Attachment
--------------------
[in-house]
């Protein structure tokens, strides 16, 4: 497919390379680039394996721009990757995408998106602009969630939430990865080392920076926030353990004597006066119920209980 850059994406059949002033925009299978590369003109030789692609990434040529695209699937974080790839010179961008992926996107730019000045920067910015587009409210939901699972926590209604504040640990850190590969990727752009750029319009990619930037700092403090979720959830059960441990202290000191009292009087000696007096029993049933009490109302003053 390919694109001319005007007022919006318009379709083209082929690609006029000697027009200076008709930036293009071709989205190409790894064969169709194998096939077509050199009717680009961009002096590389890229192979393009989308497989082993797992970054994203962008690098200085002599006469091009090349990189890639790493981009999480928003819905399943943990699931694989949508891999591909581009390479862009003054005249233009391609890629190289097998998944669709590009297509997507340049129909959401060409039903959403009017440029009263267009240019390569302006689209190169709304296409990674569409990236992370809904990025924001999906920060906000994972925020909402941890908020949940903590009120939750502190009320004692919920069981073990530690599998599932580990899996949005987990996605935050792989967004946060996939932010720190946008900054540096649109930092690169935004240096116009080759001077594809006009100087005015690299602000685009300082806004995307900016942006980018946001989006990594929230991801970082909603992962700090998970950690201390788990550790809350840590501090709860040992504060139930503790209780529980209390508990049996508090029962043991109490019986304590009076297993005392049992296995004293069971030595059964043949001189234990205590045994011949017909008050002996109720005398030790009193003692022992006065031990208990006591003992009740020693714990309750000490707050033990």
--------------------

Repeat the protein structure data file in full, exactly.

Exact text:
[in-house]
């Protein structure tokens, strides 16, 4: 497919390379680039394996721009990757995408998106602009969630939430990865080392920076926030353990004597006066119920209980 850059994406059949002033925009299978590369003109030789692609990434040529695209699937974080790839010179961008992926996107730019000045920067910015587009409210939901699972926590209604504040640990850190590969990727752009750029319009990619930037700092403090979720959830059960441990202290000191009292009087000696007096029993049933009490109302003053 390919694109001319005007007022919006318009379709083209082929690609006029000697027009200076008709930036293009071709989205190409790894064969169709194998096939077509050199009717680009961009002096590389890229192979393009989308497989082993797992970054994203962008690098200085002599006469091009090349990189890639790493981009999480928003819905399943943990699931694989949508891999591909581009390479862009003054005249233009391609890629190289097998998944669709590009297509997507340049129909959401060409039903959403009017440029009263267009240019390569302006689209190169709304296409990674569409990236992370809904990025924001999906920060906000994972925020909402941890908020949940903590009120939750502190009320004692919920069981073990530690599998599932580990899996949005987990996605935050792989967004946060996939932010720190946008900054540096649109930092690169935004240096116009080759001077594809006009100087005015690299602000685009300082806004995307900016942006980018946001989006990594929230991801970082909603992962700090998970950690201390788990550790809350840590501090709860040992504060139930503790209780529980209390508990049996508090029962043991109490019986304590009076297993005392049992296995004293069971030595059964043949001189234990205590045994011949017909008050002996109720005398030790009193003692022992006065031990208990006591003992009740020693714990309750000490707050033990």